Monday, October 10, 2016, 12:00– 1:30 pm, in 489 Minor Hall

How the three photoreceptor pathways influence refractive eye growth and myopia

presented by

Machelle Pardue, PhD
Affiliation: Coulter Department of Biomedical Engineering, Georgia Institute of Technology and Emory University School of Medicine, Atlanta, GA and Atlanta VA Center for Visual and Neurocognitive Rehabilitation, Decatur, GA

 

Host: Austin Roorda

Abstract:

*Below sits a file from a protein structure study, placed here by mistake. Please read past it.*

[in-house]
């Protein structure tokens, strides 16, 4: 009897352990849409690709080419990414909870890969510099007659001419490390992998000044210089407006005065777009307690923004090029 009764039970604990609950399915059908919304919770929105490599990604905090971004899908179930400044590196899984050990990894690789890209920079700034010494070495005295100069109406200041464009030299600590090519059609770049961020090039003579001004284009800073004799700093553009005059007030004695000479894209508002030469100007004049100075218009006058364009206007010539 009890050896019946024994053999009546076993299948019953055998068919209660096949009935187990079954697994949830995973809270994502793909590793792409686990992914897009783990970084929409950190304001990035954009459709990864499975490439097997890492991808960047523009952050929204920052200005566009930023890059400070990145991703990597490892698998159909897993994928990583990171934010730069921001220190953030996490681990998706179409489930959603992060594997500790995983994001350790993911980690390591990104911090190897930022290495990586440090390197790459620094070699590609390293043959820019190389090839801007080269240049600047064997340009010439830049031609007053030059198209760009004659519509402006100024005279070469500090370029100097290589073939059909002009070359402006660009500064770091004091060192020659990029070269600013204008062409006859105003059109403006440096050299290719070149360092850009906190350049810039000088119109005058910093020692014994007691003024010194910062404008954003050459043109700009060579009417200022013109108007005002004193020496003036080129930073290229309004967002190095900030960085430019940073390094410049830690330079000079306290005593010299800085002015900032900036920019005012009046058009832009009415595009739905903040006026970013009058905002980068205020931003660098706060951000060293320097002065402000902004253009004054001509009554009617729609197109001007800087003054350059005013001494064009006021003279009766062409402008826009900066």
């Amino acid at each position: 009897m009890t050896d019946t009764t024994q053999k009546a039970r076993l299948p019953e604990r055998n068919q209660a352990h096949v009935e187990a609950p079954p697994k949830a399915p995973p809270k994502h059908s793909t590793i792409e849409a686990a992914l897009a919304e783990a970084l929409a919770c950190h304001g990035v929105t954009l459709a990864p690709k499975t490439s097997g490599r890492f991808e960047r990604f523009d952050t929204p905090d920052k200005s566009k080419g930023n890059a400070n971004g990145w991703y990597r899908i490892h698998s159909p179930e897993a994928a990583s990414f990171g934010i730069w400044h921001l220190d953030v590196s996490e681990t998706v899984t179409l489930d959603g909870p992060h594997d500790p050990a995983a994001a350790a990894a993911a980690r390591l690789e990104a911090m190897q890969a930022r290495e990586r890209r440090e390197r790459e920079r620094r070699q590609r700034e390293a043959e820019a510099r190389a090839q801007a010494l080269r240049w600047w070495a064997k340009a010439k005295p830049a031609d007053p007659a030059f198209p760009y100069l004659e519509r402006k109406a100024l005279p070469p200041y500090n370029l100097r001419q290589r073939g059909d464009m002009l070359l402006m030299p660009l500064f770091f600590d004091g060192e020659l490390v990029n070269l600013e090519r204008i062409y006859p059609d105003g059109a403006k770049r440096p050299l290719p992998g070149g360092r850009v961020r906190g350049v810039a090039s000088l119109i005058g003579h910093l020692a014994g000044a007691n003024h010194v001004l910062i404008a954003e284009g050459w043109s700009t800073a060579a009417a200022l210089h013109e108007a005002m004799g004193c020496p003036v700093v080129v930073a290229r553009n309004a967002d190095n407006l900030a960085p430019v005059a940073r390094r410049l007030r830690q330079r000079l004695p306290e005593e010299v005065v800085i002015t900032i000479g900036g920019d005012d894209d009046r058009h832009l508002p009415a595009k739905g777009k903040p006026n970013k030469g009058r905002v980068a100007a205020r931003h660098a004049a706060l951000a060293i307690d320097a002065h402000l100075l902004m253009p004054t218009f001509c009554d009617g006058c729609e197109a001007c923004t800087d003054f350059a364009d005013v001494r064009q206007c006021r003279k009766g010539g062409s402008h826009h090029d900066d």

The retinal pathways that detect visual input and initiate the signaling for refractive eye growth are unknown. We evaluated the potential influence of the three types of photoreceptor pathways: rods, cones, and intrinsically photosensitive retinal ganglion cells (ipRGCs) by evaluating refractive development in mice with mutations in these pathways. We measured refractive error, corneal curvature and ocular parameters under normal laboratory conditions and in response to form deprivation in mice with non-functional rods (Gnat1-/-), cones (Gnat2-/-), or ipRGCs (Opn4-/-) and compared the data to wild-type (WT) age-matched controls. Our findings suggest that photoreceptor pathways may differentially influence refractive development. Disruption of rod or ipRGC pathways appeared to significantly alter refractive development under normal and FD conditions. Surprisingly, disrupted cone pathways which are needed for high acuity vision in primates did not affect refractive development under normal conditions and had minimal effects on the response to FD. We will discuss the potential role of dopamine as a stop signal for refractive eye growth and its regulation by these pathways.

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